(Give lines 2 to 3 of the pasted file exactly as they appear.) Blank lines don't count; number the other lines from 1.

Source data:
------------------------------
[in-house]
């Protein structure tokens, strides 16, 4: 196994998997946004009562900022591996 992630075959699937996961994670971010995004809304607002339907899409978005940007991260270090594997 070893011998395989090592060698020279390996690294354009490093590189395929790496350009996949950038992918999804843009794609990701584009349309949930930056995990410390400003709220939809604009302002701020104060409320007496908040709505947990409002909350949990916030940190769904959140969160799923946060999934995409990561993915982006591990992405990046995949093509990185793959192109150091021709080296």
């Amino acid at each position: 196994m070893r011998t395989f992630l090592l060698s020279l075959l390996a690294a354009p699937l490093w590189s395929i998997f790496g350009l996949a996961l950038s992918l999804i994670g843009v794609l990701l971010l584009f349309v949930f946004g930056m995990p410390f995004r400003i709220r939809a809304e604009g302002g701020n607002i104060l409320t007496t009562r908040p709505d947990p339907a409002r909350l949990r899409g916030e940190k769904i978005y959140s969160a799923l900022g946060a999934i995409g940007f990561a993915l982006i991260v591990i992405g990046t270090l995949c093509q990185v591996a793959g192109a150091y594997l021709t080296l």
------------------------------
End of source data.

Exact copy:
């Protein structure tokens, strides 16, 4: 196994998997946004009562900022591996 992630075959699937996961994670971010995004809304607002339907899409978005940007991260270090594997 070893011998395989090592060698020279390996690294354009490093590189395929790496350009996949950038992918999804843009794609990701584009349309949930930056995990410390400003709220939809604009302002701020104060409320007496908040709505947990409002909350949990916030940190769904959140969160799923946060999934995409990561993915982006591990992405990046995949093509990185793959192109150091021709080296």
């Amino acid at each position: 196994m070893r011998t395989f992630l090592l060698s020279l075959l390996a690294a354009p699937l490093w590189s395929i998997f790496g350009l996949a996961l950038s992918l999804i994670g843009v794609l990701l971010l584009f349309v949930f946004g930056m995990p410390f995004r400003i709220r939809a809304e604009g302002g701020n607002i104060l409320t007496t009562r908040p709505d947990p339907a409002r909350l949990r899409g916030e940190k769904i978005y959140s969160a799923l900022g946060a999934i995409g940007f990561a993915l982006i991260v591990i992405g990046t270090l995949c093509q990185v591996a793959g192109a150091y594997l021709t080296l």